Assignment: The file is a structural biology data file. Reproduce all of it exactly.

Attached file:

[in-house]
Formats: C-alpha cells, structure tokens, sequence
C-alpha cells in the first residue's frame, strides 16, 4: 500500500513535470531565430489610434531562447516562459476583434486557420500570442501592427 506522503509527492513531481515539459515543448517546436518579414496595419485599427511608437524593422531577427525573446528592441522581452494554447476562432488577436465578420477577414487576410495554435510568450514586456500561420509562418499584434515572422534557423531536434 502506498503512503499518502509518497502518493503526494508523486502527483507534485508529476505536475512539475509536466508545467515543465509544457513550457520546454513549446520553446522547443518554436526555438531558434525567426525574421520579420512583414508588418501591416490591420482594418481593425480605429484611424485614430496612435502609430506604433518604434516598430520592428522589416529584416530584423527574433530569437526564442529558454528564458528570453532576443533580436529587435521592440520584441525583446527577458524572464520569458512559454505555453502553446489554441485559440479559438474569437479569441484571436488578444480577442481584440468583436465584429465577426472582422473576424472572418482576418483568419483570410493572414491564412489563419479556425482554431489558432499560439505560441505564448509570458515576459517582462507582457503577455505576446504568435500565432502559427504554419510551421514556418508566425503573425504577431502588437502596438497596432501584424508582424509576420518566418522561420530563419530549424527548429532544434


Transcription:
[in-house]
Formats: C-alpha cells, structure tokens, sequence
C-alpha cells in the first residue's frame, strides 16, 4: 500500500513535470531565430489610434531562447516562459476583434486557420500570442501592427 506522503509527492513531481515539459515543448517546436518579414496595419485599427511608437524593422531577427525573446528592441522581452494554447476562432488577436465578420477577414487576410495554435510568450514586456500561420509562418499584434515572422534557423531536434 502506498503512503499518502509518497502518493503526494508523486502527483507534485508529476505536475512539475509536466508545467515543465509544457513550457520546454513549446520553446522547443518554436526555438531558434525567426525574421520579420512583414508588418501591416490591420482594418481593425480605429484611424485614430496612435502609430506604433518604434516598430520592428522589416529584416530584423527574433530569437526564442529558454528564458528570453532576443533580436529587435521592440520584441525583446527577458524572464520569458512559454505555453502553446489554441485559440479559438474569437479569441484571436488578444480577442481584440468583436465584429465577426472582422473576424472572418482576418483568419483570410493572414491564412489563419479556425482554431489558432499560439505560441505564448509570458515576459517582462507582457503577455505576446504568435500565432502559427504554419510551421514556418508566425503573425504577431502588437502596438497596432501584424508582424509576420518566418522561420530563419530549424527548429532544434